Reply 9, posted (7 years 1 month 1 hour ago) and read 1966 times:



Quoting Pnwtraveler (Reply 6):
Quoting Tdscanuck (Reply 5):
Any discussion of "rescue aircraft" ought to include the Buffalo


You beat me to it. I have seen one land - back up and take off in unbelieveably short space. They are extremely hardy with great loiter time over an area.

You should include the Twin Otter in that category. They've been involved in many rescues in inhospitable parts of the world, including those below by Calgary-based Kenn Borek Air which has been heavily involved in those kind of operations in both Canada's Arctic and in Antarctica for many years.
http://www.nsf.gov/od/lpa/news/03/pr03105.htm
http://www.ninetyandnine.com/Archives/20021007/cover.htm
http://www.humanedgetech.com/expedit.../showDispatch.php?id=24031&exp=378
http://www.borekair.com/index.php?cat=about#

The British government's research station in Antarctica also uses 4 Twin Otters (and a Dash 7) to support their operations.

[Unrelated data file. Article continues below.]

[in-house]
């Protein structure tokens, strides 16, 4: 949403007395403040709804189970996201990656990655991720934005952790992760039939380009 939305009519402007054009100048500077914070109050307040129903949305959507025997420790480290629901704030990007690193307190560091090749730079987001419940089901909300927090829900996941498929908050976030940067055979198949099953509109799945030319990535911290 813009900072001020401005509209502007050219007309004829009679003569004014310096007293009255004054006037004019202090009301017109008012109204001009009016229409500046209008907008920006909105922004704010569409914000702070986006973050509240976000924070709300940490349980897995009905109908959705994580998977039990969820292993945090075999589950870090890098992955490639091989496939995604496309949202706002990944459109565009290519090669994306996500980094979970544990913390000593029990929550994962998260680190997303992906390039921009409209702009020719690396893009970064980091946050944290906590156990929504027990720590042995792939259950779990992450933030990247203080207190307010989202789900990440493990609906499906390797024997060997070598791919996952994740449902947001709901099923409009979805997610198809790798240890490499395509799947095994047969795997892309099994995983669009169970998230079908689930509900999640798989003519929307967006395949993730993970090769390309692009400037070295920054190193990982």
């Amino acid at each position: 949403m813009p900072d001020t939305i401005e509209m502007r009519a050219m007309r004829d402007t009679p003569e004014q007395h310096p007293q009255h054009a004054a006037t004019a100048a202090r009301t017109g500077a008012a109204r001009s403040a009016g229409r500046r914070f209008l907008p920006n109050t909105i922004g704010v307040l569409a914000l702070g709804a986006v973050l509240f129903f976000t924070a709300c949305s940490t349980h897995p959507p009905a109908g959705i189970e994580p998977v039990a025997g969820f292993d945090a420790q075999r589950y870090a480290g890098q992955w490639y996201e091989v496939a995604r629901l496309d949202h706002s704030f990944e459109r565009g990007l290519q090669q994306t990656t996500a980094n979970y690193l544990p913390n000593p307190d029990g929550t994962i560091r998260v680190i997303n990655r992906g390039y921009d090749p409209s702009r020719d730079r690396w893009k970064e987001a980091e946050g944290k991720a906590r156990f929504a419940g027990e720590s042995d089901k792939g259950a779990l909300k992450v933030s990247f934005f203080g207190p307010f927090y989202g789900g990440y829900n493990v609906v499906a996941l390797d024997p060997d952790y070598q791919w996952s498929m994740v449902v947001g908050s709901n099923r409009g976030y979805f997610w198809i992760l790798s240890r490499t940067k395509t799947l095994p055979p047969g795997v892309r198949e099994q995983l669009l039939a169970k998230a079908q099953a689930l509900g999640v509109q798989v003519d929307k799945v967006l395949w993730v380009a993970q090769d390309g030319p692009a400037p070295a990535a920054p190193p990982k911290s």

http://www.antarctica.ac.uk/living_a...ft_and_vehicles/aircraft/index.php


User currently offlineEchster From United States of America, joined Sep 2004, 399 posts, RR: 0
Reply 10, posted (7 years 4 weeks 1 day 9 hours ago) and read 1918 times:

Without me knowing what is defined as a "rescue" aircraft, I would throw in the numerous aircraft used in Operation Babylift at the end of the Vietnam War.

Top Of Page
Forum Index

This topic is archived and can not be replied to any more.

Printer friendly format

Similar topics:More similar topics...
Qantas Order Up To 188 Aircraft (320/321/73H) posted Tue Nov 13 2007 18:38:35 by Aussie_
Question About Aircraft Designations posted Sun Nov 11 2007 23:02:40 by YWGfarmer
Croatian Aircraft And Crew In Australia! posted Fri Nov 9 2007 15:50:19 by Mig21UMD
Allegiant Acquires Four MD-88 Aircraft posted Fri Nov 9 2007 09:37:44 by National757
Will AA Swap My RDU-LGW Aircraft If Load Is Light? posted Fri Nov 9 2007 07:08:37 by Benkup
EK Welcomes 100th Passenger Aircraft posted Thu Nov 8 2007 23:44:51 by BigTom
Floating Aircraft Bridge At Renton? posted Thu Nov 8 2007 09:05:12 by Nwray
EK May Announce 100 Aircraft Order At Dubai posted Wed Nov 7 2007 06:33:39 by EI321
Aircraft Still In America West Livery posted Tue Nov 6 2007 11:46:08 by QFATWA
Air Arabia To Order 50 NB Aircraft posted Mon Nov 5 2007 09:19:13 by ENU